POSTPONED: Public lands debate heading to public hearing March 27, 2018

POSTPONED: Public lands debate heading to public hearing March 27, 2018

Update: The public hearing has been postponed for a 2nd time, date to be determined.

Future of city property going to public hearing
Tri-City News, Feb. 15, 2018

Notes in addition to Tri-City News summary above; for best context and complete information, listen/view the archived video of the meeting (link below).

Hot-button issue. Complicated proposal. Widespread confusion.

At the Feb. 13th council meeting, Mayor Clay and a few others once again felt there was a lot of confusion and misrepresentation within public comment.

Those voting in favour (4:3) to pass first readings to move this forward to a public hearing (March 27, 2018) said they want to hear from a wider audience, suggesting most of the recent feedback came from residents in very close proximity to the site of the former fire hall and current public works yard in the Inlet Centre area adjacent to city hall (e.g., Suterbrook, Newport).

There is no doubt some confusion, understandable given the scope of this proposal, and the lack of specifics available to the public. As noted earlier, the proposal involves OCP and zoning amendments to change this land from P1 (public and institutional) to comprehensive development, mixed use (CD) in order to facilitate the sale of the land.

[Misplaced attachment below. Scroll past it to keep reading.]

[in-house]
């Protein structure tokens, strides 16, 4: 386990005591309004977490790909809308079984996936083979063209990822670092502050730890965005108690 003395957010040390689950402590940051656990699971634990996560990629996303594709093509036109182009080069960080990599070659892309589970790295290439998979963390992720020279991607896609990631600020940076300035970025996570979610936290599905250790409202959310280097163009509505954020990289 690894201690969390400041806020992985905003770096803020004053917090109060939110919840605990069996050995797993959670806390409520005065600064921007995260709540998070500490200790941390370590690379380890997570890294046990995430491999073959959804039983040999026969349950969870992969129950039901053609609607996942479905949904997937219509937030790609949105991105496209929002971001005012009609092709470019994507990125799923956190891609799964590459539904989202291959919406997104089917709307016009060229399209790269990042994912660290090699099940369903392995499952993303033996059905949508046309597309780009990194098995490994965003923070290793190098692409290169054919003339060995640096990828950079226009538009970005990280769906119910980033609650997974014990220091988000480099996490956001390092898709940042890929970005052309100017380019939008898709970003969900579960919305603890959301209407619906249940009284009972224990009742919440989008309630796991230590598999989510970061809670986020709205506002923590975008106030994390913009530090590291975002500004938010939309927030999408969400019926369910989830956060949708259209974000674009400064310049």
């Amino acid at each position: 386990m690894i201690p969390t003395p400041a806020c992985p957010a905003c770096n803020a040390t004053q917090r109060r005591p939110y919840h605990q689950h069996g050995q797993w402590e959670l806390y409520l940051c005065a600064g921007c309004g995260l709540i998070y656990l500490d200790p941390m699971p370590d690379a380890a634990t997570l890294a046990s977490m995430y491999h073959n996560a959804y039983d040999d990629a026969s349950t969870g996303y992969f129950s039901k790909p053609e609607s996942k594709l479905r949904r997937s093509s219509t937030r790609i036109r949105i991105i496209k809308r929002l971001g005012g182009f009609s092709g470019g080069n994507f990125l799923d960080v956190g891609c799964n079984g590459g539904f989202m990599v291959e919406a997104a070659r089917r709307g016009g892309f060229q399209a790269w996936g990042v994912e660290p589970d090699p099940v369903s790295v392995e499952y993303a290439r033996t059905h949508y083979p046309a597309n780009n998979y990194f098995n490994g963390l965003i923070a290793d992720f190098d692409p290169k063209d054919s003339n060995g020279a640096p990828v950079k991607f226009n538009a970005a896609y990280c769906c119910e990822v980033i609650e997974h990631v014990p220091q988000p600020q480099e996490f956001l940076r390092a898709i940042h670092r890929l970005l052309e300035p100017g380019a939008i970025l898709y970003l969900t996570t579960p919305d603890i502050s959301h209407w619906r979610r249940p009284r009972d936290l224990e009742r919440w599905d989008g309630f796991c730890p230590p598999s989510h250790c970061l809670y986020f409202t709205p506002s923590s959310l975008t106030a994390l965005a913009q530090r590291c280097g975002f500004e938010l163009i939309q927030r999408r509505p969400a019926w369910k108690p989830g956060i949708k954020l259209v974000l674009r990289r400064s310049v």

The city gives examples of potential community amenity benefits, but at this stage there are no guarantees; it’s a matter of what might be negotiated (or not) with any future, private owner of the land should the city proposal move forward.

Public discontent with the ‘consultation’ process was very evident in the two recent meetings (CPAC and the regular council meeting, Feb. 6th and 13th, respectively, see earlier posts on public lands below for more information; scroll or use search bar).